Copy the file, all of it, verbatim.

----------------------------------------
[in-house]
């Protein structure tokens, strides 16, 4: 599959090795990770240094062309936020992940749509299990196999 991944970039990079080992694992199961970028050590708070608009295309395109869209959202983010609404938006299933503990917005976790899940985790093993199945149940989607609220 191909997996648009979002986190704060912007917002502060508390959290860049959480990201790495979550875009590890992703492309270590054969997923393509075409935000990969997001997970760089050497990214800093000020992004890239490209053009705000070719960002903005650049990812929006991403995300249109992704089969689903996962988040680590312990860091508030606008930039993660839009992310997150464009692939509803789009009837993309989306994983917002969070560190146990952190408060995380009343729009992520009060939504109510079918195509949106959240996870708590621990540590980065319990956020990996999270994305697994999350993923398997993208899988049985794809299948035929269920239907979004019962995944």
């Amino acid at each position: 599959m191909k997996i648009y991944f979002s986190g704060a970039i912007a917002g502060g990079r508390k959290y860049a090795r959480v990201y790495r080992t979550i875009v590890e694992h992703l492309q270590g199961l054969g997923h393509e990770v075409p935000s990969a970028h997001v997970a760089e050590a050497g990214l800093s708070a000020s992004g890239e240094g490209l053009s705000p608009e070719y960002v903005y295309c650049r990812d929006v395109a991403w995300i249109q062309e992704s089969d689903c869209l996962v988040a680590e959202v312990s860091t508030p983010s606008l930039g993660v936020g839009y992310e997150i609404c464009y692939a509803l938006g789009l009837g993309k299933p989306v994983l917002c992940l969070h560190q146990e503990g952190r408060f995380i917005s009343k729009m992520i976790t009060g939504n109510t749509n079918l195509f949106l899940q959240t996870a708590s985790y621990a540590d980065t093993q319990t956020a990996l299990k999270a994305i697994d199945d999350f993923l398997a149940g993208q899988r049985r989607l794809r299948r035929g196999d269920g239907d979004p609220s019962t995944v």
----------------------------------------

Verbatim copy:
[in-house]
């Protein structure tokens, strides 16, 4: 599959090795990770240094062309936020992940749509299990196999 991944970039990079080992694992199961970028050590708070608009295309395109869209959202983010609404938006299933503990917005976790899940985790093993199945149940989607609220 191909997996648009979002986190704060912007917002502060508390959290860049959480990201790495979550875009590890992703492309270590054969997923393509075409935000990969997001997970760089050497990214800093000020992004890239490209053009705000070719960002903005650049990812929006991403995300249109992704089969689903996962988040680590312990860091508030606008930039993660839009992310997150464009692939509803789009009837993309989306994983917002969070560190146990952190408060995380009343729009992520009060939504109510079918195509949106959240996870708590621990540590980065319990956020990996999270994305697994999350993923398997993208899988049985794809299948035929269920239907979004019962995944």
């Amino acid at each position: 599959m191909k997996i648009y991944f979002s986190g704060a970039i912007a917002g502060g990079r508390k959290y860049a090795r959480v990201y790495r080992t979550i875009v590890e694992h992703l492309q270590g199961l054969g997923h393509e990770v075409p935000s990969a970028h997001v997970a760089e050590a050497g990214l800093s708070a000020s992004g890239e240094g490209l053009s705000p608009e070719y960002v903005y295309c650049r990812d929006v395109a991403w995300i249109q062309e992704s089969d689903c869209l996962v988040a680590e959202v312990s860091t508030p983010s606008l930039g993660v936020g839009y992310e997150i609404c464009y692939a509803l938006g789009l009837g993309k299933p989306v994983l917002c992940l969070h560190q146990e503990g952190r408060f995380i917005s009343k729009m992520i976790t009060g939504n109510t749509n079918l195509f949106l899940q959240t996870a708590s985790y621990a540590d980065t093993q319990t956020a990996l299990k999270a994305i697994d199945d999350f993923l398997a149940g993208q899988r049985r989607l794809r299948r035929g196999d269920g239907d979004p609220s019962t995944v």